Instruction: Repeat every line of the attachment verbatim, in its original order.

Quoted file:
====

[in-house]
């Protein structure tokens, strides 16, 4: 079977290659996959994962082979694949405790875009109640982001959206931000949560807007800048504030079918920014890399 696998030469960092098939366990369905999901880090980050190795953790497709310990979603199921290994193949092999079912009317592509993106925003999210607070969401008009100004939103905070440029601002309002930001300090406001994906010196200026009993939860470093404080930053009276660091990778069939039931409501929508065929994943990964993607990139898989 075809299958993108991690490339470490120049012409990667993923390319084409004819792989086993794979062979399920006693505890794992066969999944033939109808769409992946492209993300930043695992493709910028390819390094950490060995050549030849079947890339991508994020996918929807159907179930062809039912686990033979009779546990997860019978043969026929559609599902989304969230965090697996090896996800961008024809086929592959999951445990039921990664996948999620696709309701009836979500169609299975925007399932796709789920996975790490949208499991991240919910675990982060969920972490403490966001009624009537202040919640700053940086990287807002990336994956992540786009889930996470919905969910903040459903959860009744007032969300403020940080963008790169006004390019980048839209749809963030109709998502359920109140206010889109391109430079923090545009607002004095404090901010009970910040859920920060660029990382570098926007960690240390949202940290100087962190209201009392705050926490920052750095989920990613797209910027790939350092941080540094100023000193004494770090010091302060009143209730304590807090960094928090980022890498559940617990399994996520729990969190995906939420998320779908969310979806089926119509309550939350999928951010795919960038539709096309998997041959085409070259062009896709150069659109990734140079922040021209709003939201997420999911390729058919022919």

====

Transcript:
[in-house]
């Protein structure tokens, strides 16, 4: 079977290659996959994962082979694949405790875009109640982001959206931000949560807007800048504030079918920014890399 696998030469960092098939366990369905999901880090980050190795953790497709310990979603199921290994193949092999079912009317592509993106925003999210607070969401008009100004939103905070440029601002309002930001300090406001994906010196200026009993939860470093404080930053009276660091990778069939039931409501929508065929994943990964993607990139898989 075809299958993108991690490339470490120049012409990667993923390319084409004819792989086993794979062979399920006693505890794992066969999944033939109808769409992946492209993300930043695992493709910028390819390094950490060995050549030849079947890339991508994020996918929807159907179930062809039912686990033979009779546990997860019978043969026929559609599902989304969230965090697996090896996800961008024809086929592959999951445990039921990664996948999620696709309701009836979500169609299975925007399932796709789920996975790490949208499991991240919910675990982060969920972490403490966001009624009537202040919640700053940086990287807002990336994956992540786009889930996470919905969910903040459903959860009744007032969300403020940080963008790169006004390019980048839209749809963030109709998502359920109140206010889109391109430079923090545009607002004095404090901010009970910040859920920060660029990382570098926007960690240390949202940290100087962190209201009392705050926490920052750095989920990613797209910027790939350092941080540094100023000193004494770090010091302060009143209730304590807090960094928090980022890498559940617990399994996520729990969190995906939420998320779908969310979806089926119509309550939350999928951010795919960038539709096309998997041959085409070259062009896709150069659109990734140079922040021209709003939201997420999911390729058919022919």